Once one of your children is diagnosed with a food allergy, it’s perfectly natural to start worrying even more about your other children. Will they have the same food allergy? Or will they have a different, yet nonetheless life threatening, food allergy? Will you recognize the signs before it’s too late?
As it so happens, scientists have tackled this very question. Unfortunately, the results are conflicted.
Research Is Conflicted
A study led by Dr. Ruchi Gupta and published in the Journal of Allergy and Immunology: In Practice indicates that the risk for food allergies is “minimally higher” among children with at least one sibling diagnosed with food allergies.
Peanut allergies may be a different story, however. A study led by Joel Liem and published in Allergy and Asthma Clinical Immunology concluded that children with a sibling diagnosed with peanut allergy were “dramatically” more likely to be allergic to peanut as well.
And yet another study using the Canadian Peanut Allergy Registry agreed with Dr. Gupta’s study, and surmised that the increased risk of food allergies among children is a myth that originated because doctors tended to assume that it would be true. Thus, parents of a child diagnosed with, for example, a peanut allergy were advised to treat the second child as if he or she had a peanut allergy, too.
Unfortunately, conflicted research won’t help calm your nerves as a parent. So what’s next?
Allergy Tests Can Help Pinpoint Problematic Foods
The best thing to do is to have each child separately tested for food allergies or food sensitivities. Ask your allergist about the best ages at which to test for food allergies and whether avoidance or exposure to potential allergens is recommended in the meantime.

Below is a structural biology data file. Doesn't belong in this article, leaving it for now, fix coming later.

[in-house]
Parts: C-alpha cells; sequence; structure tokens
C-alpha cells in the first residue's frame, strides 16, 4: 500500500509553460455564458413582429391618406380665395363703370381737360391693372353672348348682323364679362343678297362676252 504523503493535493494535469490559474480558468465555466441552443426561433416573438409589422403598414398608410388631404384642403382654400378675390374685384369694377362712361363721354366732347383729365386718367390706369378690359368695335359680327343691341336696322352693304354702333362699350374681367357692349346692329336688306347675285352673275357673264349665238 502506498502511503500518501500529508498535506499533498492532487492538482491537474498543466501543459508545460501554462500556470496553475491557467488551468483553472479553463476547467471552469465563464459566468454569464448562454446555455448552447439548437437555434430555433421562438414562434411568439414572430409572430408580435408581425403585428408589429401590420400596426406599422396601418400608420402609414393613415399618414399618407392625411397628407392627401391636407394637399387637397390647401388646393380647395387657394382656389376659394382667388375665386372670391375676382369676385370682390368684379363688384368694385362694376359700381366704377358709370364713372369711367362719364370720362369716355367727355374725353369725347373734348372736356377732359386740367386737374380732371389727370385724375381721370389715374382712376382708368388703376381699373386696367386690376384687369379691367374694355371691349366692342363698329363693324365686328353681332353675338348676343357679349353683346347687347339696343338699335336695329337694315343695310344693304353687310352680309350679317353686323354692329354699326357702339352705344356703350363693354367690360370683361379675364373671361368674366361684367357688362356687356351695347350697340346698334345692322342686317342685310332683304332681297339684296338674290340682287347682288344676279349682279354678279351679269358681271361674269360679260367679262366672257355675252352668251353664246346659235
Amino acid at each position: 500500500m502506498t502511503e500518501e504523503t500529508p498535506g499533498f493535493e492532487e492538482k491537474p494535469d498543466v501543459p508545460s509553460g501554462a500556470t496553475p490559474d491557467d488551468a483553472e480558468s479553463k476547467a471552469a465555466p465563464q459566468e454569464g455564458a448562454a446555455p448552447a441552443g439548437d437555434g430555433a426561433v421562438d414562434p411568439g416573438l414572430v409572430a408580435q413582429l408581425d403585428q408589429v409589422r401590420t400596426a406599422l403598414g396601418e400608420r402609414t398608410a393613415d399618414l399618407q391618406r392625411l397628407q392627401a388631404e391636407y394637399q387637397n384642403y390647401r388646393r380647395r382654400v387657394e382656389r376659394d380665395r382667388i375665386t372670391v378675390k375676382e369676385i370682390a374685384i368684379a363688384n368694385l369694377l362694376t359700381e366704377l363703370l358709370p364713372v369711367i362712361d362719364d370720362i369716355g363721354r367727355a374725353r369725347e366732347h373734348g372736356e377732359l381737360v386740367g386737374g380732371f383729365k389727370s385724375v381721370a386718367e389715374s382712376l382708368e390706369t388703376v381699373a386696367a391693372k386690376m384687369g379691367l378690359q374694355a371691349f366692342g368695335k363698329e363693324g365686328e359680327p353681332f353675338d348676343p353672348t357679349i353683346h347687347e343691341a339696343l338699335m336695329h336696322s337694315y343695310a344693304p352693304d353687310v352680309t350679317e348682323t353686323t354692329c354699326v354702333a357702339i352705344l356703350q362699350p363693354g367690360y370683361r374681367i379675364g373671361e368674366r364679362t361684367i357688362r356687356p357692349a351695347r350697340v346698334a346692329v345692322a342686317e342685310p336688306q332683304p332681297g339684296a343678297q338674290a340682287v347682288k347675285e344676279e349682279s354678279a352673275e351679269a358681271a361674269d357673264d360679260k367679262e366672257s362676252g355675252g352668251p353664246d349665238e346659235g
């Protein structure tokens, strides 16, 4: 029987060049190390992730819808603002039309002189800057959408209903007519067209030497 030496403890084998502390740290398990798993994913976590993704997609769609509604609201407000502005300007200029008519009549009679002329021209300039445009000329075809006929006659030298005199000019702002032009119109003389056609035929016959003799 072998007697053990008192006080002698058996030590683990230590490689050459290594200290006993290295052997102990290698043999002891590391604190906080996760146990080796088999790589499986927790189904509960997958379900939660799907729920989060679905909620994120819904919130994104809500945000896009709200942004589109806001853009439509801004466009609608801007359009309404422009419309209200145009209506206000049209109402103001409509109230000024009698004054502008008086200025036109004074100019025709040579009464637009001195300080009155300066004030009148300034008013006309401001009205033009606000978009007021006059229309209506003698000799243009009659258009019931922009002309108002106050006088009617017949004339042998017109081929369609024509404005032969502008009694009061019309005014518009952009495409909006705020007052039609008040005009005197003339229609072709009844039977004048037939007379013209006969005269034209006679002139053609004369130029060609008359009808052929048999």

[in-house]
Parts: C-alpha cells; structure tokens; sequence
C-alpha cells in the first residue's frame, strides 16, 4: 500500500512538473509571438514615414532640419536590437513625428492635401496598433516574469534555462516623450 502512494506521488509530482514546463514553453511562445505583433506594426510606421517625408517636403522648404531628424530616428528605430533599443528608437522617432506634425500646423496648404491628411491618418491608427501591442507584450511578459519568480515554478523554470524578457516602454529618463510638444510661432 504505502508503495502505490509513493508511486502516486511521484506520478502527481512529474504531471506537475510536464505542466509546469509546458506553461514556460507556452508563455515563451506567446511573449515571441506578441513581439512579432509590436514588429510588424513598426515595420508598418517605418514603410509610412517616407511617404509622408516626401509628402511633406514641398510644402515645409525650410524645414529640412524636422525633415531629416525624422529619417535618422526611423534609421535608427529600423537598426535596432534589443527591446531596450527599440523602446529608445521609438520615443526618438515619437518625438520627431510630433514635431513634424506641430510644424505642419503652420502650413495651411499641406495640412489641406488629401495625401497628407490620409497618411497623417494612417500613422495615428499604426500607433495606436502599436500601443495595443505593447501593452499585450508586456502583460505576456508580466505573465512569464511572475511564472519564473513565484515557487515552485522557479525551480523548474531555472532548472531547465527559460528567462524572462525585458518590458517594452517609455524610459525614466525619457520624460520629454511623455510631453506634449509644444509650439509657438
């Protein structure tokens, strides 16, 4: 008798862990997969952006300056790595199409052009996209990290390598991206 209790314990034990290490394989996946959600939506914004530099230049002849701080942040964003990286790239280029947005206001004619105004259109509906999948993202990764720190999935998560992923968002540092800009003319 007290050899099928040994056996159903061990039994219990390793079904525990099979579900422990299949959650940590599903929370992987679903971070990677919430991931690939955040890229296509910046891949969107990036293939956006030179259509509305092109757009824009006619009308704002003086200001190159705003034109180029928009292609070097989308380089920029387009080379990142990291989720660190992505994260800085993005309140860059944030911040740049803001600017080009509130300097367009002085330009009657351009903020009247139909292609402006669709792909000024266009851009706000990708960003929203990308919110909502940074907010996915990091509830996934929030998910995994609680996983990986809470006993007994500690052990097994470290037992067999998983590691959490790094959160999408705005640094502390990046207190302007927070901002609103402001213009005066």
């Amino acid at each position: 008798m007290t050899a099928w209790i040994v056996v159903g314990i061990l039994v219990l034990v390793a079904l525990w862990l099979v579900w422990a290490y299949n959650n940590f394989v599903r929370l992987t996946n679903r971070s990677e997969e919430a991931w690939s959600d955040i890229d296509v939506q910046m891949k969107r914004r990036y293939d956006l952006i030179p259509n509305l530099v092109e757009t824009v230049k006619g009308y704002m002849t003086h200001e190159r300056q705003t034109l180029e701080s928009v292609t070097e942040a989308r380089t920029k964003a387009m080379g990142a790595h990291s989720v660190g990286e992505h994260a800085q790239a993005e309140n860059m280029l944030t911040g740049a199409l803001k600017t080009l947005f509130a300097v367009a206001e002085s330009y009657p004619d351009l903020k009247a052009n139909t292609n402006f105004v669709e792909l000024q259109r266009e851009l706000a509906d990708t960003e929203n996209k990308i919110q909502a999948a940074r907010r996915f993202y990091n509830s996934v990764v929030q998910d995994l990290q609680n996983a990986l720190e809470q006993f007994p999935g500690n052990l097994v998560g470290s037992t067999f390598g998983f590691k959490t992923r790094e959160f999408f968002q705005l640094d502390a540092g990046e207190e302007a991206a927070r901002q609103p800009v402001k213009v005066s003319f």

With the personalized test results in hand, you will feel much better about taking care of each of your children exactly as needed, with no guessing involved.
In fact, anecdotally speaking, I know of more siblings without shared food allergies than of siblings who have the same allergies (i.e., all three kids in a family being allergic to peanuts and milk). What is your experience? Let us know in the comments below.
Managing Food Allergies at Home: Safety First
With even one child in your home who has a potentially life-threatening food allergy, exposure and cross-contamination is something to take very seriously. Play it safe by either banning an allergen from the home altogether, or by keeping allergen-containing foods in clearly marked containers. Practice good hand washing habits and clean surfaces and eating utensils right away.
Be sure that all of your children recognize the signs of anaphylaxis, know where to find an epinephrine auto-injector, and know how to administer it to themselves or to someone else. That way, if one of your children has an unexpected anaphylactic emergency from an undiagnosed food allergy, he or she will know what to do.
Hopefully, that won’t happen, but it’s always good to be prepared.
Don’t forget to leave a comment and tell us a bit about the food allergies in your family: Do all of your children have food allergies? Are they all the same, or are they different? Have any tips to share with other parents? Comment below and don’t forget to share!